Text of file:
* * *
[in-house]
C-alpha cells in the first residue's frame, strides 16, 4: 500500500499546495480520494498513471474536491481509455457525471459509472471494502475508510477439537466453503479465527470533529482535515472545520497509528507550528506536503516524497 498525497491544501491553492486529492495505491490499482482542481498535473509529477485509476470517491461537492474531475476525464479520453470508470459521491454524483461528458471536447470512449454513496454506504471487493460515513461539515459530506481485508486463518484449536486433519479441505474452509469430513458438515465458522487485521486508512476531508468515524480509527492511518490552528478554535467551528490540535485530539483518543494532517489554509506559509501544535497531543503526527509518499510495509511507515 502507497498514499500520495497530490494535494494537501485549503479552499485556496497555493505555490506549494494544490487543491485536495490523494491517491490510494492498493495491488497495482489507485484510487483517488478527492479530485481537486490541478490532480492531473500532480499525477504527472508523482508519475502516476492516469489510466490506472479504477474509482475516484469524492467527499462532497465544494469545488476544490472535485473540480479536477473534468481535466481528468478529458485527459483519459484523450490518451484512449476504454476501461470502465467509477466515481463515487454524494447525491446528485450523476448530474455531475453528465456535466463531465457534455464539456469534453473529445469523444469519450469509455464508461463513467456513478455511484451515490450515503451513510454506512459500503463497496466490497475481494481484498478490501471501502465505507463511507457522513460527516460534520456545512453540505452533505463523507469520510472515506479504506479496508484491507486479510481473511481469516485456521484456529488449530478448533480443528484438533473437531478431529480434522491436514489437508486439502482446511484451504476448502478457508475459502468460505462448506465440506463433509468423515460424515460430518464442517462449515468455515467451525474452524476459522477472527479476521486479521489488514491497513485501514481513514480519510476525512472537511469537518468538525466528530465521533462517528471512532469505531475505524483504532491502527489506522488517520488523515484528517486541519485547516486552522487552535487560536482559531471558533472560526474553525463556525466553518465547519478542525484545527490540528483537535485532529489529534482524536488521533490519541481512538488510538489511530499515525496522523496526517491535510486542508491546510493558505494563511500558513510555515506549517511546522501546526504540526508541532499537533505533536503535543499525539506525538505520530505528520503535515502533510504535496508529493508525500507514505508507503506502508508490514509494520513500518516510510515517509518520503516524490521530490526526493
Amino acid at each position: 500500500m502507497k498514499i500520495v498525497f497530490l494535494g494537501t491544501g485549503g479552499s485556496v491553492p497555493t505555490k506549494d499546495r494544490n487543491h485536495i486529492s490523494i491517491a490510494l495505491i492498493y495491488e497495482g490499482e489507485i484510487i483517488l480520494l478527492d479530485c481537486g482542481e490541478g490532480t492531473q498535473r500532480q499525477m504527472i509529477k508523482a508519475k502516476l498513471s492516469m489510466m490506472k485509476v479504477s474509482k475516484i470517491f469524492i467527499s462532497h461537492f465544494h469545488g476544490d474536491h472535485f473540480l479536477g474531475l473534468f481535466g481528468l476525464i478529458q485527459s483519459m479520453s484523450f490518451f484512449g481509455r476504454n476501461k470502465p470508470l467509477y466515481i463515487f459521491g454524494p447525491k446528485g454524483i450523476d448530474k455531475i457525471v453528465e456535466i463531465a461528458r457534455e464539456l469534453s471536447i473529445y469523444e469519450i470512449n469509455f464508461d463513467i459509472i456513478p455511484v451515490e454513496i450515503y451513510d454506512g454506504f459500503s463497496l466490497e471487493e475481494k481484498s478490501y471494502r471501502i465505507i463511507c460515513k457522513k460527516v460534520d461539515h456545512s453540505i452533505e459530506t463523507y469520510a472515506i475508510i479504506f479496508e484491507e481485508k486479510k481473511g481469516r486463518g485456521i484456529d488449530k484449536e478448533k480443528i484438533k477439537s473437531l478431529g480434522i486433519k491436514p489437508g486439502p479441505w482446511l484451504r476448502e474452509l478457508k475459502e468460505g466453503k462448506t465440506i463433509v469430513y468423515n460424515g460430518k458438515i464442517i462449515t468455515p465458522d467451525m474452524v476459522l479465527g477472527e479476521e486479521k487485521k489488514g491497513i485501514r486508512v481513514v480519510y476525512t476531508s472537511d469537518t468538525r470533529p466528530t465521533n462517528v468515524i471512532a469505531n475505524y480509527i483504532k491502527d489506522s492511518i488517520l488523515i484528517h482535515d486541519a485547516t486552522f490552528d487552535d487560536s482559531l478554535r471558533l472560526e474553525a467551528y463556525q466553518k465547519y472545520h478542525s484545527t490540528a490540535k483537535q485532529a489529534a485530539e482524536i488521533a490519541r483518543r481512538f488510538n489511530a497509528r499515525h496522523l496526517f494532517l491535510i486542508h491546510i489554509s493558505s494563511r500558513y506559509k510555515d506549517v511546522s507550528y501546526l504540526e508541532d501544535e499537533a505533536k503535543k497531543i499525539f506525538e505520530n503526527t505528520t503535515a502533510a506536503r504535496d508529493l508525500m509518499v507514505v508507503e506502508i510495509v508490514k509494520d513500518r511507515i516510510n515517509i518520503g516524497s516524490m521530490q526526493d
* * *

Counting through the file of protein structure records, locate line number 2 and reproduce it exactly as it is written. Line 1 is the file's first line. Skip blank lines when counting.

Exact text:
C-alpha cells in the first residue's frame, strides 16, 4: 500500500499546495480520494498513471474536491481509455457525471459509472471494502475508510477439537466453503479465527470533529482535515472545520497509528507550528506536503516524497 498525497491544501491553492486529492495505491490499482482542481498535473509529477485509476470517491461537492474531475476525464479520453470508470459521491454524483461528458471536447470512449454513496454506504471487493460515513461539515459530506481485508486463518484449536486433519479441505474452509469430513458438515465458522487485521486508512476531508468515524480509527492511518490552528478554535467551528490540535485530539483518543494532517489554509506559509501544535497531543503526527509518499510495509511507515 502507497498514499500520495497530490494535494494537501485549503479552499485556496497555493505555490506549494494544490487543491485536495490523494491517491490510494492498493495491488497495482489507485484510487483517488478527492479530485481537486490541478490532480492531473500532480499525477504527472508523482508519475502516476492516469489510466490506472479504477474509482475516484469524492467527499462532497465544494469545488476544490472535485473540480479536477473534468481535466481528468478529458485527459483519459484523450490518451484512449476504454476501461470502465467509477466515481463515487454524494447525491446528485450523476448530474455531475453528465456535466463531465457534455464539456469534453473529445469523444469519450469509455464508461463513467456513478455511484451515490450515503451513510454506512459500503463497496466490497475481494481484498478490501471501502465505507463511507457522513460527516460534520456545512453540505452533505463523507469520510472515506479504506479496508484491507486479510481473511481469516485456521484456529488449530478448533480443528484438533473437531478431529480434522491436514489437508486439502482446511484451504476448502478457508475459502468460505462448506465440506463433509468423515460424515460430518464442517462449515468455515467451525474452524476459522477472527479476521486479521489488514491497513485501514481513514480519510476525512472537511469537518468538525466528530465521533462517528471512532469505531475505524483504532491502527489506522488517520488523515484528517486541519485547516486552522487552535487560536482559531471558533472560526474553525463556525466553518465547519478542525484545527490540528483537535485532529489529534482524536488521533490519541481512538488510538489511530499515525496522523496526517491535510486542508491546510493558505494563511500558513510555515506549517511546522501546526504540526508541532499537533505533536503535543499525539506525538505520530505528520503535515502533510504535496508529493508525500507514505508507503506502508508490514509494520513500518516510510515517509518520503516524490521530490526526493